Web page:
Different types of breads are made from different types of flours. It is the type of flour that determines the quantity and quality of the carbohydrates in the resulting bread. Both white and whole wheat breads offer nutrients, including essential vitamins and minerals, but wheat bread contains a different combination of carbohydrates than white bread, so it has a different effect on your health.
Composition of Flours
Flour is made from wheat kernels, or berries. These kernels consist of three parts: the bran, the embryo and the endosperm. The bran is the outer covering of the grain. The germ is the embryo contained inside the kernel. The endosperm is the largest part of the kernel.
Wheat bread is made from flour using all three parts of the wheat. It is known as "whole grain" flour. Whole grain flour contains the nutrients found in the bran, the embryo and the endosperm.
White bread, on the other hand, is the finely ground endosperm of the wheat kernel only. Nutrients provided by the bran and embryo are stripped away in the process of making white bread.
Carbohydrates are classified as either simple or complex. The classification is based on their chemical structure. Simple carbohydrates have a relatively simple chemical structure made up of one or two sugar subunits, whereas complex carbs can have chemical structures made up of thousands of subunits. Both white and whole-wheat bread contain the same amount of simple carbohydrates -- 1.4 grams per serving.
Complex carbohydrates are made of simple sugars linked together in long, complex chains. Complex carbohydrates are broken down much more slowly, in order to release the energy stored in them. Examples of foods containing complex carbohydrates are whole grains and vegetables.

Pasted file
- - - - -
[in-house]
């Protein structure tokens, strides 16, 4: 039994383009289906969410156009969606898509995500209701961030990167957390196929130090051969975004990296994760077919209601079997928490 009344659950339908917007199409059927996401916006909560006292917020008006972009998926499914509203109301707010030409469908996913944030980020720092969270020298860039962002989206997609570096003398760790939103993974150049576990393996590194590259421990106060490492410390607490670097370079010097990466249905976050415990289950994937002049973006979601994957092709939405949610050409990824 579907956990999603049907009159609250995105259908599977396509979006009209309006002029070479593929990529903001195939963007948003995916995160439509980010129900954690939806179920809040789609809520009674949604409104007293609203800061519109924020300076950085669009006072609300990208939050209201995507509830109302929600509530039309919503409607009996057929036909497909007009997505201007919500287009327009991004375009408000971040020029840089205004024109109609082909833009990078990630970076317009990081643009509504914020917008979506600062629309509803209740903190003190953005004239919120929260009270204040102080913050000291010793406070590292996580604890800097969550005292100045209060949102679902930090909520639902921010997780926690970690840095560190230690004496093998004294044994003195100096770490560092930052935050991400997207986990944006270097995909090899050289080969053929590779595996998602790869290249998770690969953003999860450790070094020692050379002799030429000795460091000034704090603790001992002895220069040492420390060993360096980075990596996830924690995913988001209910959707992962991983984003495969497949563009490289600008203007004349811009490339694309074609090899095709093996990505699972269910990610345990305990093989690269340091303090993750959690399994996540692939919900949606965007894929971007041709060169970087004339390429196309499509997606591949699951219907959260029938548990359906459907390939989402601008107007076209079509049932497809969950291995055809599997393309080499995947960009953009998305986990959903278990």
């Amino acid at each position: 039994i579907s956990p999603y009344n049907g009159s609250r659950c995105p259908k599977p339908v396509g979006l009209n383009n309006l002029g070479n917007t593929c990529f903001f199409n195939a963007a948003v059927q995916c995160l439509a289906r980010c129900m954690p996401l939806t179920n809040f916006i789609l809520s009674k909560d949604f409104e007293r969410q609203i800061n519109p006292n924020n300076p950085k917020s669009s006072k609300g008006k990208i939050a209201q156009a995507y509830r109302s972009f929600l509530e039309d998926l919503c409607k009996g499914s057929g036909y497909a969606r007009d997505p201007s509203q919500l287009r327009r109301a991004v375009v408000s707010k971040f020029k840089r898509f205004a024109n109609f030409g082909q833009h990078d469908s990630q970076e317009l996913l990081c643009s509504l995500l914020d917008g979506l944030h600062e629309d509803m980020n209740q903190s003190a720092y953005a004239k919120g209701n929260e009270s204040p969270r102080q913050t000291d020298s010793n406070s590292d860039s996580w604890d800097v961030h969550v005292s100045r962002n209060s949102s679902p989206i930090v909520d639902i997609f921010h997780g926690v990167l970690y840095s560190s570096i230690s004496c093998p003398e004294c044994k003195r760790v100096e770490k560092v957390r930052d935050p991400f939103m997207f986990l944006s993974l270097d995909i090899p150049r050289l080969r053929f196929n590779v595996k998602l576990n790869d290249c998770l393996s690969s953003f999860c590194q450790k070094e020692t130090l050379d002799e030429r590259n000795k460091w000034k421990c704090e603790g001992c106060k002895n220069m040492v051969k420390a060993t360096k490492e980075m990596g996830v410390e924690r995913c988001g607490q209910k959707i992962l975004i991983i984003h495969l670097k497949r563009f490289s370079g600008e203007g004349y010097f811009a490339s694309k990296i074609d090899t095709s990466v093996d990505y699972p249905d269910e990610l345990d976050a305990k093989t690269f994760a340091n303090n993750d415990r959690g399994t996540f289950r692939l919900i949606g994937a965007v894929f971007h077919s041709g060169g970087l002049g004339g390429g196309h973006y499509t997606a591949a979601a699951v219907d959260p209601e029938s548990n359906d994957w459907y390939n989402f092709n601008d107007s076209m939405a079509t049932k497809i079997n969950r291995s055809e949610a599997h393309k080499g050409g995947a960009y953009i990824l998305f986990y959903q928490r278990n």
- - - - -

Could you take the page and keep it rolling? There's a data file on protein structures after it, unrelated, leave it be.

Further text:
Both simple and complex carbohydrates are converted to glucose in the body and are used as energy.
Whole grain breads contain more complex carbohydrates than breads made from white flour alone.
The glycemic index method of classifying carbohydrates according to their effect on blood -- glucose replaces the older method of classifying carbohydrates according to their chemical structure. According to Harvard Health Publications, "the lower a food's glycemic index or glycemic load, the less it affects blood sugar and insulin levels."
White Bread Versus Wheat Bread
According to the Glycemic Index and Glycemic Load list from Harvard Health Publications, a typical serving size of white flour white bread has a glycemic load of 10. In contrast, the same serving size of whole wheat bread has a glycemic load of 9. Pumpernickel bread, on the other hand, has a glycemic load of 6.